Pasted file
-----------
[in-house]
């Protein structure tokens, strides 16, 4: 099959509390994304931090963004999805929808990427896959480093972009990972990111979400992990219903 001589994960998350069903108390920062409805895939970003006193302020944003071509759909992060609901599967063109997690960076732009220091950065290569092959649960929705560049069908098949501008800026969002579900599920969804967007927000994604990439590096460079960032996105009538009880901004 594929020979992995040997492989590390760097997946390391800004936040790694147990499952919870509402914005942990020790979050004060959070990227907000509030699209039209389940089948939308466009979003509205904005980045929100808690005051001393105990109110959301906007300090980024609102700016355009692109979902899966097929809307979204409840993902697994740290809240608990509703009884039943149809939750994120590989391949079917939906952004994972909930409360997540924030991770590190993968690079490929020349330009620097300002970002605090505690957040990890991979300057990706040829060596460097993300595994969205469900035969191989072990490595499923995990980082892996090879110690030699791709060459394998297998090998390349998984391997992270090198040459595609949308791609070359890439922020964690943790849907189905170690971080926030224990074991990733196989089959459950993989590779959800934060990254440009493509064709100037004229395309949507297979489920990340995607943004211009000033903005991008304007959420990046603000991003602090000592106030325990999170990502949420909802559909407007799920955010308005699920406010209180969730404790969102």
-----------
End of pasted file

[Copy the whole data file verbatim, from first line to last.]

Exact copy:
[in-house]
């Protein structure tokens, strides 16, 4: 099959509390994304931090963004999805929808990427896959480093972009990972990111979400992990219903 001589994960998350069903108390920062409805895939970003006193302020944003071509759909992060609901599967063109997690960076732009220091950065290569092959649960929705560049069908098949501008800026969002579900599920969804967007927000994604990439590096460079960032996105009538009880901004 594929020979992995040997492989590390760097997946390391800004936040790694147990499952919870509402914005942990020790979050004060959070990227907000509030699209039209389940089948939308466009979003509205904005980045929100808690005051001393105990109110959301906007300090980024609102700016355009692109979902899966097929809307979204409840993902697994740290809240608990509703009884039943149809939750994120590989391949079917939906952004994972909930409360997540924030991770590190993968690079490929020349330009620097300002970002605090505690957040990890991979300057990706040829060596460097993300595994969205469900035969191989072990490595499923995990980082892996090879110690030699791709060459394998297998090998390349998984391997992270090198040459595609949308791609070359890439922020964690943790849907189905170690971080926030224990074991990733196989089959459950993989590779959800934060990254440009493509064709100037004229395309949507297979489920990340995607943004211009000033903005991008304007959420990046603000991003602090000592106030325990999170990502949420909802559909407007799920955010308005699920406010209180969730404790969102």